+ It looks like it’s going to be all or nothing this year for Montario Hardesty. Says ESPN Cleveland’s Tony Grossi: “If Hardesty gets injured again, it’s easy – he will be gone, in my opinion. But if Hardesty stays healthy and is the productive player [Browns GM Tom] Heckert saw at Tennessee, I think he checks in at No. 2.” So essentially Hardesty will either be the first running back off the bench when Trent Richardson needs a blow or else he’ll be in another city at some point this year. Hopefully Hardesty isn’t another talented prospect that never developed because he was held back by injuries. He has all the talent to be a productive player in a two-back system but because of various injuries he hasn’t shown the same explosion he had coming out of college. Maybe this is the year he’ll finally stick.
New York Giants running back Brandon Jacobs fends off Washington Redskins line backer Brian Orakpo to pick up get back to the line of scrimmage in the first quarter at FedEx Field in Landover, Maryland on January 2, 2010. UPI/Roger L. Wollenberg
After each fantasy football season, I like to do something of a post-mortem by looking at certain stats that might give me a clearer picture of what in the hell just happened. One such stat is fantasy points per touch, which takes the total (non-PPR) fantasy points divided by the sum of the player’s carries and catches.
Here’s a look at the top 20 RBs (with at least 150 total touches) ranked by fantasy points per touch.
When trying to predict a player’s outlook, I always go back to the old fantasy addage, “Talent + Opportunity = Success.” This stat gives us an idea of a player’s talent by answering the question — how productive was this player with the touches he received? If a back is listed here, it indicates that he may very well have the talent to be a top 20 fantasy RB in the NFL if he were to receive the appropriate amount of touches.
A few takeaways:
- Brandon Jacobs can run the ball. His numbers here are a little skewed due to the nine TDs he scored in 147 carries, but he averaged 5.6 yards per carry and should be the feature back somewhere even if Ahmad Bradshaw is the better all around back. 2010 marks the third season in the last four that Jacobs averaged 5.0-plus yards per carry, so his poor 2009 numbers (3.6 ypc) look to be more of an aberration than a trend.
- Jamaal Charles is really, really good. If not for the presence of Thomas Jones, he would be a top 2 or 3 RB heading into the 2011 season. As it stands, I suspect he’ll be a mid-first round pick.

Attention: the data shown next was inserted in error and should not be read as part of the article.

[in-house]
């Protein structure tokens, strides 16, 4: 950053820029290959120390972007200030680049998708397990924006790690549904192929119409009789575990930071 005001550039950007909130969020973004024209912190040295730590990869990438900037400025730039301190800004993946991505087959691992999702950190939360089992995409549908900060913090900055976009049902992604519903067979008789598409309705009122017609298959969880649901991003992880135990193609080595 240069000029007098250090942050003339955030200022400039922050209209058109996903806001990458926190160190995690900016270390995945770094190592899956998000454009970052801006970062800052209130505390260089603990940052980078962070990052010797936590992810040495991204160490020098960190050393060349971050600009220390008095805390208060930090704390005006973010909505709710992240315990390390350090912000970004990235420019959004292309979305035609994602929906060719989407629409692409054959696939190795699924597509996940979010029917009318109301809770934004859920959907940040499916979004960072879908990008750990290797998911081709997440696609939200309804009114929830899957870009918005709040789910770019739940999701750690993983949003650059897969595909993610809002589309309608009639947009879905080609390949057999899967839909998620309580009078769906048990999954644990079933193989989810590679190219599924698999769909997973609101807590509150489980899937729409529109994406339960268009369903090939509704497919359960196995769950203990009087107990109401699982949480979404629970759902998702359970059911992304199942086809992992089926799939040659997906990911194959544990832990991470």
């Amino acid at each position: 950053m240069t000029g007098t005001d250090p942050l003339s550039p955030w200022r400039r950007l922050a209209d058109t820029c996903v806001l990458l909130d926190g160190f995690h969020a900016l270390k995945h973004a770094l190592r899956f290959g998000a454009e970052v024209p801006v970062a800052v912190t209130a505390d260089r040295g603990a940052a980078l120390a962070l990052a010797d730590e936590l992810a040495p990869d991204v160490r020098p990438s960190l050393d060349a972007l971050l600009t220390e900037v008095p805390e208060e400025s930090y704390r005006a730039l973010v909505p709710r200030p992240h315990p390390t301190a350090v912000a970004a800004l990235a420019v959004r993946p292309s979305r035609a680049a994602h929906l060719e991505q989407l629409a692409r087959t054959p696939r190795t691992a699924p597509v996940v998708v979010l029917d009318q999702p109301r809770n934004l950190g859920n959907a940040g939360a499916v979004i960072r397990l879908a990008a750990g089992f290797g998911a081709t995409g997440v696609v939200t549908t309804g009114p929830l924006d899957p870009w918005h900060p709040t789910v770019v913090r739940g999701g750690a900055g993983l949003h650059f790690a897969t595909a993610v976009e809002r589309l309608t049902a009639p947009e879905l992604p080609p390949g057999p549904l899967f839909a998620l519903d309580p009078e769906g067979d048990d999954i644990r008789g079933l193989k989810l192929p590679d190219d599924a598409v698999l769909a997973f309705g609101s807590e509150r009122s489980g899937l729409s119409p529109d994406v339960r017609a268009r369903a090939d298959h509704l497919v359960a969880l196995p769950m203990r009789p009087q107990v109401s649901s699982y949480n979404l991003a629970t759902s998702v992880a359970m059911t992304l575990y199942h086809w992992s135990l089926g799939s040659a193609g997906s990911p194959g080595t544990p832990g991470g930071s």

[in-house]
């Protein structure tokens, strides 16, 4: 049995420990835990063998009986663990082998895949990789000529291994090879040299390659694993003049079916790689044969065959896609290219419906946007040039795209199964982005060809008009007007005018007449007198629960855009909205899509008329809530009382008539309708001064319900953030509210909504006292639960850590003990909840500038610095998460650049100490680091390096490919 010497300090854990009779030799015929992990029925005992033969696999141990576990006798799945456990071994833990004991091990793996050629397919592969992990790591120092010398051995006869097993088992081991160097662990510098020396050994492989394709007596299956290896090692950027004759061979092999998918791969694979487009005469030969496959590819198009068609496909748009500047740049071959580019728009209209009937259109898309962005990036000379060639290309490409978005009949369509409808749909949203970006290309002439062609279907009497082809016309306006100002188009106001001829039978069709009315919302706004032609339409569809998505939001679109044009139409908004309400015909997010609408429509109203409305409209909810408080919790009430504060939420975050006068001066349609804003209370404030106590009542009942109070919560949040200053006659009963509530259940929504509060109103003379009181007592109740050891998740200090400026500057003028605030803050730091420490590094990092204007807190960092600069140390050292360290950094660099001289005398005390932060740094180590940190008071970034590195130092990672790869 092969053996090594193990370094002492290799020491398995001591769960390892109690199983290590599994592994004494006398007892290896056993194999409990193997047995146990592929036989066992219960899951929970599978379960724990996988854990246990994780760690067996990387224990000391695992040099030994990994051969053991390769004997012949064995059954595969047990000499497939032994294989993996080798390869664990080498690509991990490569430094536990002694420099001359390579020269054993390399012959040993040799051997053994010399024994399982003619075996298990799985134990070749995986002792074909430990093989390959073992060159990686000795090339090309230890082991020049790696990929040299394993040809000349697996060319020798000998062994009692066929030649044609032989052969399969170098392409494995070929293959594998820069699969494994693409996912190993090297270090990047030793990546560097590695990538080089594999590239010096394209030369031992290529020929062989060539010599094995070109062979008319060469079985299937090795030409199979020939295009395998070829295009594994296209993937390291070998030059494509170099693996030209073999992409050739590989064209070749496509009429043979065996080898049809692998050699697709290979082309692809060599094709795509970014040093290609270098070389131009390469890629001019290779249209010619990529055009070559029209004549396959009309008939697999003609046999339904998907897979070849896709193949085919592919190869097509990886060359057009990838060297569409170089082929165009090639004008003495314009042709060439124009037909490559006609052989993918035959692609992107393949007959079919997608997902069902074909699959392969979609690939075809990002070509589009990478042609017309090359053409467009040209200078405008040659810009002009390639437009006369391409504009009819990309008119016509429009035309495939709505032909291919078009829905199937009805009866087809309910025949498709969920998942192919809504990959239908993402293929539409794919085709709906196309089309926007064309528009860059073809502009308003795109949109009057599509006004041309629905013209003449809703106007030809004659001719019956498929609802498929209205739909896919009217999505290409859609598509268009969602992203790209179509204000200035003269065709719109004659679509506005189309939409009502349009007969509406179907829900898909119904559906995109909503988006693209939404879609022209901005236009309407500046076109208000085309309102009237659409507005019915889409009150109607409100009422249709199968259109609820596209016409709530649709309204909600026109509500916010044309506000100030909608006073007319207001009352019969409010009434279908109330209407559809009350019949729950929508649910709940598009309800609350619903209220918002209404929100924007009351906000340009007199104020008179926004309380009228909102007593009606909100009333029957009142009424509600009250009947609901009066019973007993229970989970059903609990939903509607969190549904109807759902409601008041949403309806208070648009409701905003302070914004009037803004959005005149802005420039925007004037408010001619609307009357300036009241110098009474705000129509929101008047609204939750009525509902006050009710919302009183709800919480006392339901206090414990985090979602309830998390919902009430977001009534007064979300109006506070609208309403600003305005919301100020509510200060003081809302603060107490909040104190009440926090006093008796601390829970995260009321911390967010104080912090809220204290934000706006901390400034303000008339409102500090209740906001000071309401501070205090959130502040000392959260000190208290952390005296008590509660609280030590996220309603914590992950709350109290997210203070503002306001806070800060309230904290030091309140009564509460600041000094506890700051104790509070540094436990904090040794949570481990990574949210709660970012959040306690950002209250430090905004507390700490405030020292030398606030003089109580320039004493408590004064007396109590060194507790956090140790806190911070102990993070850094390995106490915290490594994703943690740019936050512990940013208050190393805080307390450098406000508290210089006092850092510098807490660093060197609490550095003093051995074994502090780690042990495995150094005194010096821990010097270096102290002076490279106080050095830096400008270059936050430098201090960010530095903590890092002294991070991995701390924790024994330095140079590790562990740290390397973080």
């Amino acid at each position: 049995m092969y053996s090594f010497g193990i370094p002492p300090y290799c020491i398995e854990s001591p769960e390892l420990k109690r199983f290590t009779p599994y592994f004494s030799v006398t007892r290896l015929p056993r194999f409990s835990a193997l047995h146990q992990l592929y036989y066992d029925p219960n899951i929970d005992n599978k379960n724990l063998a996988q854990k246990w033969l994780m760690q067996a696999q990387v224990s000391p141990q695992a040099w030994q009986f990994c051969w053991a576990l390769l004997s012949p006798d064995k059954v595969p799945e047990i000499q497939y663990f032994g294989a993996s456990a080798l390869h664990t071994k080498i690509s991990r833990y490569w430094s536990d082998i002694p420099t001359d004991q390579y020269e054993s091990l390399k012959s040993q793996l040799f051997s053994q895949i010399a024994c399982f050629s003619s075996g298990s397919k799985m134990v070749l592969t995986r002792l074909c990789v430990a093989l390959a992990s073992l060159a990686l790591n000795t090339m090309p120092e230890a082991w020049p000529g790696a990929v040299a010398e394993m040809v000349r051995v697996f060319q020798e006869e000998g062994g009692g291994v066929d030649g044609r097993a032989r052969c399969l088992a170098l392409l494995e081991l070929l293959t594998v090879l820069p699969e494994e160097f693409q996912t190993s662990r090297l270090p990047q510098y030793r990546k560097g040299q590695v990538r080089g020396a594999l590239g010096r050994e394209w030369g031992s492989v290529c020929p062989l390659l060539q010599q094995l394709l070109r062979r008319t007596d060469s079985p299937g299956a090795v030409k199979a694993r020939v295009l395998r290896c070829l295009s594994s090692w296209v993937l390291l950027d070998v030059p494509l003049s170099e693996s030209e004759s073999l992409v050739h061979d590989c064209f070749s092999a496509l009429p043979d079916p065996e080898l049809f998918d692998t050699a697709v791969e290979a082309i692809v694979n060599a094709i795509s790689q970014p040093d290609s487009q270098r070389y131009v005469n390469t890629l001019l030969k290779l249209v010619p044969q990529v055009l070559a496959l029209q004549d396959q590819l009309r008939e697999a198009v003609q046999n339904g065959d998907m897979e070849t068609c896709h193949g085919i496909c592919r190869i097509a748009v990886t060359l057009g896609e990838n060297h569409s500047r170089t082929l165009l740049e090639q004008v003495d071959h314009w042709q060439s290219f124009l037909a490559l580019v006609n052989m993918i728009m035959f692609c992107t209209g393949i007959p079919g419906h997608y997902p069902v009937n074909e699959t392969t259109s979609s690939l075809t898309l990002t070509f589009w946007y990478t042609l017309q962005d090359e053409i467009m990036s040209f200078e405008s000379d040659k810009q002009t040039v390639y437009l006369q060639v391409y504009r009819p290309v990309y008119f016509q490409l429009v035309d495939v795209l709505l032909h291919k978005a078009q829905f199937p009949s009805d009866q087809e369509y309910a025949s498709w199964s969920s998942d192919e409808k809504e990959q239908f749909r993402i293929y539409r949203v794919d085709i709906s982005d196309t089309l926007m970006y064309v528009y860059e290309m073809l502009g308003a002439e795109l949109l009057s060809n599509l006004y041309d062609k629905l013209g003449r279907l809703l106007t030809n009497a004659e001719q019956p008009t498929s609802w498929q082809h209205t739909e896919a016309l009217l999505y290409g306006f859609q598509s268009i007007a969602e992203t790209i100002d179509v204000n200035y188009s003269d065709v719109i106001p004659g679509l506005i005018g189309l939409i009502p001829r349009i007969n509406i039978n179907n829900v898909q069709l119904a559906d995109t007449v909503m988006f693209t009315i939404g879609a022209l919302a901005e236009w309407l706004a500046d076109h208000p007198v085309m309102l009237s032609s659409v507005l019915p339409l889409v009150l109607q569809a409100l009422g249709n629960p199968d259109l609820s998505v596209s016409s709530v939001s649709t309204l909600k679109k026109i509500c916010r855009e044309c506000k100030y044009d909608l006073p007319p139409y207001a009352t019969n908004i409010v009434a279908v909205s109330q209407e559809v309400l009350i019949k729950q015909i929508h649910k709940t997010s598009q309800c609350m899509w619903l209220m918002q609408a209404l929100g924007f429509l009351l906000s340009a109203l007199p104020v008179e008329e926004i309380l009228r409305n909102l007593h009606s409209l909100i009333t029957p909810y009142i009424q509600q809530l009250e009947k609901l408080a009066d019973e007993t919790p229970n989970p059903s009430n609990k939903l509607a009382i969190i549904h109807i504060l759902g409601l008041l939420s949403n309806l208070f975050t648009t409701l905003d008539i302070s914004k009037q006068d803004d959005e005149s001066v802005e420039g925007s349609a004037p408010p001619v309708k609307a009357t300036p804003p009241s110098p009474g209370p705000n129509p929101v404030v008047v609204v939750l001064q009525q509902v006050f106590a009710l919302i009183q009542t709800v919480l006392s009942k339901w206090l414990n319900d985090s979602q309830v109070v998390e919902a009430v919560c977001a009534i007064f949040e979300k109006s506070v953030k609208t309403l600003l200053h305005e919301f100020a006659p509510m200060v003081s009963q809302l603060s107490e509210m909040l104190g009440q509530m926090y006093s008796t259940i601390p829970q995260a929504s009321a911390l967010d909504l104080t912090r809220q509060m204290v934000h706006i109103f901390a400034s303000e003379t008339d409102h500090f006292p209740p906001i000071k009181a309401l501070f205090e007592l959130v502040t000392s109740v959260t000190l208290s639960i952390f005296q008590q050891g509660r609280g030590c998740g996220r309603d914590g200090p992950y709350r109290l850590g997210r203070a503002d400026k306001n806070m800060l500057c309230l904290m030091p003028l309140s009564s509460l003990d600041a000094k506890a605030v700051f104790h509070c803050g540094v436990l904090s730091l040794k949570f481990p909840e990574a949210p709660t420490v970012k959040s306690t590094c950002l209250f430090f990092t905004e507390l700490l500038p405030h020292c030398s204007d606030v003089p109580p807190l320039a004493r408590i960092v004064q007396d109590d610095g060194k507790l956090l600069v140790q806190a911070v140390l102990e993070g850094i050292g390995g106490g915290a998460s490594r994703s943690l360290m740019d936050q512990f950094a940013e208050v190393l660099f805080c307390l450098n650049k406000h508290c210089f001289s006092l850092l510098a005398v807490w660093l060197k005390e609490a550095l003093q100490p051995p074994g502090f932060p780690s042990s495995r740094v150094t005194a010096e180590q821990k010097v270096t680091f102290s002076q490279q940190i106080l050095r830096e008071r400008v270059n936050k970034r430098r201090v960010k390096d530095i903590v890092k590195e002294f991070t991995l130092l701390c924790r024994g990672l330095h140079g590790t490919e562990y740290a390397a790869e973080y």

- Ryan Mathews has what it takes to be a very good RB2, but he needs to stay healthy and he needs RB2 touches. His teammate, Mike Tolbert, vultured his touchdowns and will do so again if he’s still a Charger next season.
- BenJarvus Green-Ellis figures to be a sleeper heading into the 2011 season. He’s a touchdown machine and a good runner (4.4 ypc), but Belichick’s fickleness at the RB position will likely depress the Law Firm’s value a bit. He should be a very solid RB2 next season.
- Peyton Hillis outperformed Chris Johnson, Frank Gore and Michael Turner on a per touch basis. Hillis should be the Browns’ feature back heading into 2011, and should continue to be productive even if Cleveland moves to a West Coast offense since he has the pass-catching skills to be effective out of the backfield.
- Michael Bush could be a star with a new team. He’s a free agent this summer, so if the Raiders don’t resign him (though they should), he could turn into a fantasy RB2 if he lands with the right team.
- Maybe Tim Hightower should be the Cardinals’ feature back. He averaged 4.8 yards per carry and has good hands out of the backfield. People complain about his breakaway speed, but he had an 80-yard run this season. In 292 career carries, Beanie Wells has a career long run of 33 yards.
On paper, the AFC West is definitely one of the weaker divisions in football. The Chargers remain the team to beat, while the Broncos are just trying to make it to their opener without losing another starter to injury.